Veterans and County Chiefs gather around Veterans Cemetery in Gypsum Canyon, Legislative Battle Looms


A series of veterans groups gathered Thursday around an iconic open space called Gypsum Canyon, near the intersection of toll road 241 and Interstate 91, watching county supervisors announce their intention to ‘enter the long struggle to create a veterans cemetery in Orange County.

The new site opens up a host of questions for county, state and federal officials, including what happens to a pot of nearly $ 25 million in state budget funds – currently slated for a cemetery veterans in Irvine but now under pressure to be changed to just Orange County, which would make the Gypsum Canyon site eligible.

Local leaders are also hoping to receive up to $ 10 million from the federal government for the construction of the cemetery. While a cemetery site in Orange County has been on the U.S. Department of Veterans Affairs radar for years, it is low on the priority list due to the inability to choose a site.

Moving to Gypsum Canyon

The move to the Gypsum Canyon site comes after nearly a decade of fighting in Irvine that has never yielded any tangible results, a fact several speakers repeatedly emphasized during Thursday’s event.

Nick Berardino, chairman of the Orange County Veterans Alliance and one of the strongest voices leading the charge out of Irvine, spoke of the years of political quagmire in Irvine and praised efforts to relocate the site of a veterans cemetery in Gypsum Canyon.

Nick Bernardino, president of the Orange County Veterans Alliance, speaks at the July 1 Veterans Cemetery media event. Credit: JULIE LEOPO, Voix d’OC

“We were pretty much kicked out of the three sites by one group or another,” Berardino said. “In Vietnam, we used to say ‘When we die and go to heaven, Saint Peter, we will say to another veteran who reports sir, I served my sentence in hell.’ I used to think this applied to Vietnam until I tried to have a cemetery in Irvine!

Nick Berardino, Chairman of the Orange County Veterans Alliance

Anaheim City Councilor Trevor O’Neil jumped at Berardino’s remark, thanking Irvine for his failure.

“Thanks … to the town of Irvine for not coming to a consensus on either of your proposed sites,” O’Neil said to the laughter of the crowd. “Today Anaheim is open to our veterans.”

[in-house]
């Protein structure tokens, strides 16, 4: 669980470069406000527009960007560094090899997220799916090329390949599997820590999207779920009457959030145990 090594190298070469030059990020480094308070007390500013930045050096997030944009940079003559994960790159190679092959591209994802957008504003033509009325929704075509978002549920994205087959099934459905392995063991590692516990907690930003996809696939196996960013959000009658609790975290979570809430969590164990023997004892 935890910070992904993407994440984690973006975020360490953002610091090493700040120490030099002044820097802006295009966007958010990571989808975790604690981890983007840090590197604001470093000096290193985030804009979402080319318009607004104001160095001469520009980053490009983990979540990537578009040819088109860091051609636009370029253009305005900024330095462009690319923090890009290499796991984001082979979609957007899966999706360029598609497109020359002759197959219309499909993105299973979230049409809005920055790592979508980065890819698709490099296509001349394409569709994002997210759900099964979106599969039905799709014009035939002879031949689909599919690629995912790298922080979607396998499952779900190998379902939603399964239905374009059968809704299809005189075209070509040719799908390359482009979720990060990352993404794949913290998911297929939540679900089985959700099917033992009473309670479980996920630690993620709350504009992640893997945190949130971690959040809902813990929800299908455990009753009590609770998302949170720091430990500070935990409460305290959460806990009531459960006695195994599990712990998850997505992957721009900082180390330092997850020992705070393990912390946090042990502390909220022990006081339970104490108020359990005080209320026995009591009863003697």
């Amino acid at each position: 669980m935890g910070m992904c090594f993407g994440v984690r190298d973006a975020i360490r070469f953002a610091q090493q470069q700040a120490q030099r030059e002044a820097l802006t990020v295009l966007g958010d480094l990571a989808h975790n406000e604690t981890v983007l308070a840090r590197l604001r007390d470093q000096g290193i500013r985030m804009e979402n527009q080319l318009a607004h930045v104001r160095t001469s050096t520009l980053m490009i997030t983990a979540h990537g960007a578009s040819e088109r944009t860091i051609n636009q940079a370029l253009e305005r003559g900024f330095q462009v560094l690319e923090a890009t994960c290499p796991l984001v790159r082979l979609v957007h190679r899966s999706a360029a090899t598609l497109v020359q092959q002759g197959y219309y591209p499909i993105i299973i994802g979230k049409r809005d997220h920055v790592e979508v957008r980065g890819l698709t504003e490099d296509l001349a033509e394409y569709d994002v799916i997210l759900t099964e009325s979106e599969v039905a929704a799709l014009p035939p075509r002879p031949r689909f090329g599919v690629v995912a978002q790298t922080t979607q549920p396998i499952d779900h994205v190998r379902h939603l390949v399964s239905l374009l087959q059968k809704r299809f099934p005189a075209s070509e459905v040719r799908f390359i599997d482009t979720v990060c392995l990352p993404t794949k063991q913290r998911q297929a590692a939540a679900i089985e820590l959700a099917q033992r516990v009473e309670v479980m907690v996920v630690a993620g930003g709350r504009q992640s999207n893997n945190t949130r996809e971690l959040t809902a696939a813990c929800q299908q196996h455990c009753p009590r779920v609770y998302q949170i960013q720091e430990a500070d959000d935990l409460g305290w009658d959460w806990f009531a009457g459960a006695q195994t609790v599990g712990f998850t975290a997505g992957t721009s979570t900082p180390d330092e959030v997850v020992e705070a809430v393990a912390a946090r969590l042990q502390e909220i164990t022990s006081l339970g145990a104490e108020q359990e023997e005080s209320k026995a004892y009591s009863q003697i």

Irvine Veterans Cemetery Debate

Irvine City Council chose a site for a veterans cemetery in Orange County Grand Park in 2014, but since then the city has continued to discuss the final location, resulting in two voting initiatives, three different sites and over a million dollars in taxpayer dollars spent.

For the past four years, the city has been stuck in a debate between two Grand Parc sites, with different groups of voters protesting against them for different reasons.

Some accuse developer FivePoint Holdings of complicating the process in an attempt to take over the proposed largest site in the Grand Parc, while others point to internal political struggles that crushed the project before it ever had. had the chance to take off.

[Read: How Did Irvine Fail to Build a Veterans Cemetery After Nearly a Decade of Debate?]

Last month, city council openly encouraged veterans to seek out opportunities outside the city following a marathon meeting where residents protested against all proposed sites at the former El Toro air base. Marine Corps.

Bill Cook, a Navy veteran who left El Toro for Vietnam, has been one of the first people responsible for establishing a veterans cemetery in Irvine since the late 1990s, founding the Orange County Veterans Memorial Park Foundation.

Earlier this year, Cook publicly raised his hand on Irvine and said he was quitting the effort, tired of city leaders’ inability to forge consensus around a site.

Cook then focused on the Gypsum Canyon site.

Bill Cook, President of the Orange County Veterans Memorial Park Foundation, speaks at the July 1 Veterans Cemetery media event. Credit: JULIE LEOPO, Voix d’OC

“I can tell you almost universally that (veterans’) opinion (of Irvine) ranges from negative to hostile,” Cook said at Irvine’s last council meeting. “You have kept this problem captive for almost a decade.”

Bill Cook, President of the Orange County Veterans Memorial Park Foundation

Now, county leaders have responded to calls from veterans groups and are considering setting aside 100 acres in Gypsum Canyon for a veterans cemetery, which is part of a 200-acre plot intended to become a public graveyard.

Who supports the new site?

All VFW post in Orange County and nearly all American Legion posts have signed up to support the Gypsum Canyon site, as well as the Orange County Veterans And Military Family Collaborative and just over half a dozen others Southern California veterans groups.

While the site had previously been suggested as a final resting place for veterans, it is the first site outside of Irvine to gain momentum in years.

The Orange County Board of Supervisors sit front row at the Veterans Cemetery press conference chaired by Supervisor Don Wagner. From left to right, Supervisor Lisa Bartlett, Supervisor Katrina Foley, Supervisor Doug Chafee and Supervisor Andrew Do. Credit: JULIE LEOPO, Voix d’OC